Tom Hiddleston: Charm Without Cheer

How one of film's most likable stars built a career on despondence.

Few people play the Charming Celebrity Persona Game™ better than Tom Hiddleston. He’s a font of mischievous, laid back charm, the kind of chap who alternates between teasing Muppets with the promise of baked goods, and impregnating women at late night TV tapings with a lick of his finger; if he’s feeling cheeky, he’ll do the weather, and should you ever swim into a school of jellyfish, he’ll be the first responder to your suffering, ready with a palliative urine stream to ease the sting of their merciless alien tentacles. There is no corner of the Internet where you can’t find a story about Hiddleston being suave, darling, or delightful. Admit it: You want to hang out with him. You’ve probably fantasized about what the experience would be like. We all do. We all have.

But if Hiddleston - human being, actor, bon vivant - is a walking good time in an impeccably tailored suit, the characters he gravitates toward are less so. They’re downers, pent-up basket cases, and king bummers, even the ones who cling desperately to megalomaniacal ideals, even the impetuous teenagers. Because they are played by Hiddleston, of course, they each happen to exhibit handfuls of the traits that make him who he is: They, too, are some combination of slick, dashing, impish, and refined. That’s the celebrity calibration process. Once a person establishes an image for themselves in the media, it becomes a Herculean feat for us to divorce them from that image on the big screen.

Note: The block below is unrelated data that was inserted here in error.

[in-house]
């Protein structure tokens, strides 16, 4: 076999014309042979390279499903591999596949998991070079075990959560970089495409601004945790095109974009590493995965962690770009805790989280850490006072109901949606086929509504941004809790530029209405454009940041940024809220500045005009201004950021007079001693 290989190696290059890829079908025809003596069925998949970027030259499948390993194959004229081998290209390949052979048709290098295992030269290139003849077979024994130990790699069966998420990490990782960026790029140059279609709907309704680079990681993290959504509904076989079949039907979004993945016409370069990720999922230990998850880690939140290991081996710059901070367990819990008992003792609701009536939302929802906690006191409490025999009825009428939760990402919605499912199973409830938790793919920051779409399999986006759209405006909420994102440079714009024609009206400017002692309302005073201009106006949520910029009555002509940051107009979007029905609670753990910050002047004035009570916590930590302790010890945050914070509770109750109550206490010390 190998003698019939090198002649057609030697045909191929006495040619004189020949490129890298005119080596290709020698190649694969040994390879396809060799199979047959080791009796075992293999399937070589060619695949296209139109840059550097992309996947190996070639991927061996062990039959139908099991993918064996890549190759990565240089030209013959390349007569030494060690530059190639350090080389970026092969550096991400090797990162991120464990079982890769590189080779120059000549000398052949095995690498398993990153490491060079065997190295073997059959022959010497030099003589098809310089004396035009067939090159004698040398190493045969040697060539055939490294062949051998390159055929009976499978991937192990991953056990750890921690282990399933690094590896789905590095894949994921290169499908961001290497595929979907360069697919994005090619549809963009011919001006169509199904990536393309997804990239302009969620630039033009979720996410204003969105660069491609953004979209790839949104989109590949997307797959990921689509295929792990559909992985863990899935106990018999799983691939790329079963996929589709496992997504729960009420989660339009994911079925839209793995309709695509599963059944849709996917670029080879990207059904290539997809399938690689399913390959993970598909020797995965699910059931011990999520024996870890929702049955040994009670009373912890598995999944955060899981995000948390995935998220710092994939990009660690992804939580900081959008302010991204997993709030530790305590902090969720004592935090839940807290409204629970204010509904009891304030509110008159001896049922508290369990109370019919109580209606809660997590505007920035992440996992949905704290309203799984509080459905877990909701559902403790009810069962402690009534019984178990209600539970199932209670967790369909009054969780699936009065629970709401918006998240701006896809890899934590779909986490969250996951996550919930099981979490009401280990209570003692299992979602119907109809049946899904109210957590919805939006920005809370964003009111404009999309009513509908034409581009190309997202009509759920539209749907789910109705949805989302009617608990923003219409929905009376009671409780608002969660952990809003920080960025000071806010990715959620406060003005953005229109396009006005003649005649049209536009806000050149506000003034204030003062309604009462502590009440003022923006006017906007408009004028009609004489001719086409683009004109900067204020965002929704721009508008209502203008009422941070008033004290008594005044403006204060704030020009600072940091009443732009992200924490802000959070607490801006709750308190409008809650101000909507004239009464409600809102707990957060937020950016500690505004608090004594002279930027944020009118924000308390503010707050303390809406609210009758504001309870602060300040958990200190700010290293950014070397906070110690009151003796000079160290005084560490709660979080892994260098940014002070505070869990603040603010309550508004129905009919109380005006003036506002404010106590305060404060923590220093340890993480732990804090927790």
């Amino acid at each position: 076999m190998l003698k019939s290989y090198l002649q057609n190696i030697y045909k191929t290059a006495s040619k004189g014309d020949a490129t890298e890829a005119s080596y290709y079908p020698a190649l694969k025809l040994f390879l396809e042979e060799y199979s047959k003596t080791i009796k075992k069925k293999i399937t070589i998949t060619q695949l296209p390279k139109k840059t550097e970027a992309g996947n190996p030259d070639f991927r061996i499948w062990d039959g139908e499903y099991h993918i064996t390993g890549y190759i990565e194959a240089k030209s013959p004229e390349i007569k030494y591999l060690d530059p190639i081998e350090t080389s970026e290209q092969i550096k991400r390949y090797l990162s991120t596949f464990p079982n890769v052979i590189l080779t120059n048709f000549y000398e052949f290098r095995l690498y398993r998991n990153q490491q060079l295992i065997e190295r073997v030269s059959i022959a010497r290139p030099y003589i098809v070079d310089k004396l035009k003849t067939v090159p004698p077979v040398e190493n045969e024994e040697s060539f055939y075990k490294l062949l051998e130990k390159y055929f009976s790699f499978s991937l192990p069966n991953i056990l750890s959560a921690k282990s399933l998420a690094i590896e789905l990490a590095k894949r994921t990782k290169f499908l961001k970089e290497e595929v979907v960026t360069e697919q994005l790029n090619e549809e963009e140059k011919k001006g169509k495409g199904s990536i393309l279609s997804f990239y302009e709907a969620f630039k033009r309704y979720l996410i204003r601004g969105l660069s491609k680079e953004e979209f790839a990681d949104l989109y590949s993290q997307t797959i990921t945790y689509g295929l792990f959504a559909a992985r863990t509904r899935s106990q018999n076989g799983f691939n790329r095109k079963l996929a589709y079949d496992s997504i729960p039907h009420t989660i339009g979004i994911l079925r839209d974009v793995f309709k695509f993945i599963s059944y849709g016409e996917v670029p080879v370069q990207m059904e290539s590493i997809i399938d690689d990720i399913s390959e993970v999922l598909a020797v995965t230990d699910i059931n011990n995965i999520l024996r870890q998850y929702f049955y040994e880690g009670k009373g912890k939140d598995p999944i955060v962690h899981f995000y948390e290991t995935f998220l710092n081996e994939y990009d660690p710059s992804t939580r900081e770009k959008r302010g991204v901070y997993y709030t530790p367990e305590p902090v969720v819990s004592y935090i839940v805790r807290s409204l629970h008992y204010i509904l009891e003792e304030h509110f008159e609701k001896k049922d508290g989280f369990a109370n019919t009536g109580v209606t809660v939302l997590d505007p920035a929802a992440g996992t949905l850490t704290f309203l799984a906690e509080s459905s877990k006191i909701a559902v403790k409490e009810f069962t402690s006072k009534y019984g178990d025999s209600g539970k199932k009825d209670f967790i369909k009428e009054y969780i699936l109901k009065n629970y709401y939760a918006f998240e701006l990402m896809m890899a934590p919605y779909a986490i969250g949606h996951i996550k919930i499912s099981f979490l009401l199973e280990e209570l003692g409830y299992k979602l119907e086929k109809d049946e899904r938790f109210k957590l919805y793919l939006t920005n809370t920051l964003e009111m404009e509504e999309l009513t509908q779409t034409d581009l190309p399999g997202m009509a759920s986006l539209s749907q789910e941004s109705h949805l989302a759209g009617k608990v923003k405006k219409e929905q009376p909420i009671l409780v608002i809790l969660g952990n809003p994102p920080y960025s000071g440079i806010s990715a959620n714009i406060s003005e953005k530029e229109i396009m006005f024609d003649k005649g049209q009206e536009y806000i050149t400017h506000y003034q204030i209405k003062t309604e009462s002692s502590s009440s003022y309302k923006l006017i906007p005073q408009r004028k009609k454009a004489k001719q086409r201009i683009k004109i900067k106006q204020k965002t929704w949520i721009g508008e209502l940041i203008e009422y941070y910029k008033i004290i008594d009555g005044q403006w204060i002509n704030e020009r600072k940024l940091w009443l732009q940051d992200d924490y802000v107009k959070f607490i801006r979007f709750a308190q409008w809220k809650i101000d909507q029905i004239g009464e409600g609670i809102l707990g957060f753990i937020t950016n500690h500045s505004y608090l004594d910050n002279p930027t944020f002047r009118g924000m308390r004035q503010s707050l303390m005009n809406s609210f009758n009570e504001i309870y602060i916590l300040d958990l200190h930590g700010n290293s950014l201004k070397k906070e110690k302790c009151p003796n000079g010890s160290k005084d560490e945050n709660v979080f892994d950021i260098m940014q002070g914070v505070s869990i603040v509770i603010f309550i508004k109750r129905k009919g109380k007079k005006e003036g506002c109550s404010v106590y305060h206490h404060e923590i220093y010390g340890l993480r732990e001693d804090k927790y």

With Hiddleston, that reconciliation comes easily by virtue of his humble magnetism. But after we make odds and ends of Hiddleston and the characters he plays, we’re left with a tragic through line that extends from his earliest roles all the way up to his stint in Ben Wheatley’s High-Rise. In many ways, Hiddleston is perfect to portray Dr. Robert Laing, a quiet, well mannered sort who nurses abiding melancholy beneath his reserve. He’s polite but transparent; if he’s not in a mood for chatter, he’ll engage you with grace, but you’ll get the hint even if the hint isn’t made explicit. His grocery market inquiry regarding the whereabouts of the Riesling could easily translate to, “Piss off. I’m here for the wine.” Get enough liquor in him and he’ll make merry like everyone else, but for him revelry is a temporary distraction from ennui.